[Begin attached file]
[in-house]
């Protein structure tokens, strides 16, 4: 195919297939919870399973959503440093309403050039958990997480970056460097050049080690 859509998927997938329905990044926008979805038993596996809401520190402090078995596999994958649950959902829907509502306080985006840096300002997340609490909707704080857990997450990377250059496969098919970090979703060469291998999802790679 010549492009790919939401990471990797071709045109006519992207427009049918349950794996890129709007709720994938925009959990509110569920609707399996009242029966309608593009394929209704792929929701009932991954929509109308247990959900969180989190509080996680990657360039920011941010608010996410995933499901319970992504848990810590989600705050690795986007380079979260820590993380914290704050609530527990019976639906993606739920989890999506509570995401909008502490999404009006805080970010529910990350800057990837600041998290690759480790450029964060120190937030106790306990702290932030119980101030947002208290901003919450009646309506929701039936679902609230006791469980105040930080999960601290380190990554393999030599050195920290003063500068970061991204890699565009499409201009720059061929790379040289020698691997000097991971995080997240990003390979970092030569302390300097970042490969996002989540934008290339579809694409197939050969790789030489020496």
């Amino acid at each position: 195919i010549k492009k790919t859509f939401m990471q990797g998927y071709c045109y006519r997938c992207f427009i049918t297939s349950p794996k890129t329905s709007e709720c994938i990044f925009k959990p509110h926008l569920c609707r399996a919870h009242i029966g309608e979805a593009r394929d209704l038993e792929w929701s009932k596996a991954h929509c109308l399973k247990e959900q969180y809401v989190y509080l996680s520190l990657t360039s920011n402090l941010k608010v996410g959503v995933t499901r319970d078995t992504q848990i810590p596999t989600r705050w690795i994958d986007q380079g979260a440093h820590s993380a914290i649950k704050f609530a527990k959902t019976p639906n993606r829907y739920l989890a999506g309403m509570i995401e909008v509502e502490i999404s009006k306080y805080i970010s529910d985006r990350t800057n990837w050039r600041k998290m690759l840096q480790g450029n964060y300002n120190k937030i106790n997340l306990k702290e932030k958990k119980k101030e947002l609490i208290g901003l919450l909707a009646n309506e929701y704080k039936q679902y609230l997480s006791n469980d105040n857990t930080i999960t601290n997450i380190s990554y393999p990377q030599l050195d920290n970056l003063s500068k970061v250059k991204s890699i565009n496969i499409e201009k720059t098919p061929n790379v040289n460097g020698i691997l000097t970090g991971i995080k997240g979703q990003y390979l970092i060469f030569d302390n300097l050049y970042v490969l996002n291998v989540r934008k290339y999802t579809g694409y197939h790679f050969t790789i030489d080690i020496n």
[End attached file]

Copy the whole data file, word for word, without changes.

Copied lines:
[in-house]
């Protein structure tokens, strides 16, 4: 195919297939919870399973959503440093309403050039958990997480970056460097050049080690 859509998927997938329905990044926008979805038993596996809401520190402090078995596999994958649950959902829907509502306080985006840096300002997340609490909707704080857990997450990377250059496969098919970090979703060469291998999802790679 010549492009790919939401990471990797071709045109006519992207427009049918349950794996890129709007709720994938925009959990509110569920609707399996009242029966309608593009394929209704792929929701009932991954929509109308247990959900969180989190509080996680990657360039920011941010608010996410995933499901319970992504848990810590989600705050690795986007380079979260820590993380914290704050609530527990019976639906993606739920989890999506509570995401909008502490999404009006805080970010529910990350800057990837600041998290690759480790450029964060120190937030106790306990702290932030119980101030947002208290901003919450009646309506929701039936679902609230006791469980105040930080999960601290380190990554393999030599050195920290003063500068970061991204890699565009499409201009720059061929790379040289020698691997000097991971995080997240990003390979970092030569302390300097970042490969996002989540934008290339579809694409197939050969790789030489020496």
């Amino acid at each position: 195919i010549k492009k790919t859509f939401m990471q990797g998927y071709c045109y006519r997938c992207f427009i049918t297939s349950p794996k890129t329905s709007e709720c994938i990044f925009k959990p509110h926008l569920c609707r399996a919870h009242i029966g309608e979805a593009r394929d209704l038993e792929w929701s009932k596996a991954h929509c109308l399973k247990e959900q969180y809401v989190y509080l996680s520190l990657t360039s920011n402090l941010k608010v996410g959503v995933t499901r319970d078995t992504q848990i810590p596999t989600r705050w690795i994958d986007q380079g979260a440093h820590s993380a914290i649950k704050f609530a527990k959902t019976p639906n993606r829907y739920l989890a999506g309403m509570i995401e909008v509502e502490i999404s009006k306080y805080i970010s529910d985006r990350t800057n990837w050039r600041k998290m690759l840096q480790g450029n964060y300002n120190k937030i106790n997340l306990k702290e932030k958990k119980k101030e947002l609490i208290g901003l919450l909707a009646n309506e929701y704080k039936q679902y609230l997480s006791n469980d105040n857990t930080i999960t601290n997450i380190s990554y393999p990377q030599l050195d920290n970056l003063s500068k970061v250059k991204s890699i565009n496969i499409e201009k720059t098919p061929n790379v040289n460097g020698i691997l000097t970090g991971i995080k997240g979703q990003y390979l970092i060469f030569d302390n300097l050049y970042v490969l996002n291998v989540r934008k290339y999802t579809g694409y197939h790679f050969t790789i030489d080690i020496n």